After 10 Years Of Planning, Women’s Monument Unveiled at Virginia’s Capitol
This story was reported by VPM Intern Patrick Larsen.
Statues of seven influential Virginian women were revealed Monday on Capitol Square in Richmond. Hundreds of people turned out for the unveiling of the Virginia Women’s Monument to recognize the importance of women in the state’s history.
Lisa Hicks-Thomas has been a member of the Women’s Monument Commission since its creation in 2010. She says the Commission wanted to tell stories important to all Virginians.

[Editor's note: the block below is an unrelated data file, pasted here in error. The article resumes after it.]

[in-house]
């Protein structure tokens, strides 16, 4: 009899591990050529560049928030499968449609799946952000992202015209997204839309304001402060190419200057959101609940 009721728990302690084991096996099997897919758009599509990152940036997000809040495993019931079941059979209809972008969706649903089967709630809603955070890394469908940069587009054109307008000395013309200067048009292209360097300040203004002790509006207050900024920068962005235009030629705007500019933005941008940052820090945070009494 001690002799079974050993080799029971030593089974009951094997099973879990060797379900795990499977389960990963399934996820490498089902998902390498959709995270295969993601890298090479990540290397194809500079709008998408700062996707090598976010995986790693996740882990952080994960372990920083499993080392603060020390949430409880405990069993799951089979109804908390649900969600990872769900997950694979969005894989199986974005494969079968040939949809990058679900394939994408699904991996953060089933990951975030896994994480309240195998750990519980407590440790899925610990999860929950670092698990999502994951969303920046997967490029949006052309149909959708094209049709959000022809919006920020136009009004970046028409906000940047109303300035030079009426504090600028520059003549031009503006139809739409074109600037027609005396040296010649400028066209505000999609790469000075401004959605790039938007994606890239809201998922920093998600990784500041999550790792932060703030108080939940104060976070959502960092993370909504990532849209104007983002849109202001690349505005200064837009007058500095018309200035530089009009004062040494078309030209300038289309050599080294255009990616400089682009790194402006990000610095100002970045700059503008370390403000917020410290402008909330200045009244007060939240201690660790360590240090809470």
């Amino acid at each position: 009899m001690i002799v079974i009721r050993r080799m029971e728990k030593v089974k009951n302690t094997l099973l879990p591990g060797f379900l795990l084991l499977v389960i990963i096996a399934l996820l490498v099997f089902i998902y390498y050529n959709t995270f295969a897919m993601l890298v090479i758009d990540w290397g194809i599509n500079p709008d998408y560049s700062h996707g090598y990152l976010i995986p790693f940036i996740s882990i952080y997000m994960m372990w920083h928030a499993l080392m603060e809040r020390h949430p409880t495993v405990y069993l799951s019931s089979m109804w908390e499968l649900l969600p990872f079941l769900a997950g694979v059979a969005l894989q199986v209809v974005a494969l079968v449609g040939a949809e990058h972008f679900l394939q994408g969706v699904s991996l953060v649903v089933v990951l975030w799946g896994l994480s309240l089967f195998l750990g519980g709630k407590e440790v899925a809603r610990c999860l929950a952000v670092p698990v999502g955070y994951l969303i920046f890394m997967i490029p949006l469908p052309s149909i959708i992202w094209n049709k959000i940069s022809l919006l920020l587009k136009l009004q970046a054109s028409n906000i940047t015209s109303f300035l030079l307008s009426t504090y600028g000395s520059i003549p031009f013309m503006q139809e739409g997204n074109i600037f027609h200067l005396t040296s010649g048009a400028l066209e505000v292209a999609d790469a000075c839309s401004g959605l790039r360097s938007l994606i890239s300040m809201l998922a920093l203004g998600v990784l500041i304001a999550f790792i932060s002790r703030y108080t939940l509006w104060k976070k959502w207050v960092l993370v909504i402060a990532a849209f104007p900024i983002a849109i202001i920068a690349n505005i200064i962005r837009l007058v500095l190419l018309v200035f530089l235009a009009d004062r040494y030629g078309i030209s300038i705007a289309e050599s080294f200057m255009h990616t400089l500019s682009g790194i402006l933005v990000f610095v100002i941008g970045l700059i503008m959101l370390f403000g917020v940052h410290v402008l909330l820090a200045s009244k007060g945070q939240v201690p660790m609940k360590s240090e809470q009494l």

“We had town hall meetings all across all areas of Virginia to make sure that we got the input of the citizens as to what they wanted it to look like,” said Hicks-Thomas.
The seven statues unveiled Monday represent a cross-section of Virginia history, including Pamunkey Chieftain Cockacoeske, Jamestown colonist Anne Burras Laydon and suffragist and artist Adèle Clark. Another five statues are planned for the grounds, but the monument’s commission is still seeking funds to pay for them. Some Virginia residents have criticized the planned addition of Sally Tompkins, a Confederate nurse, and hospital administrator.
The monument also features a glass wall etched with the names of more than 200 other influential women, with plenty of space to add more.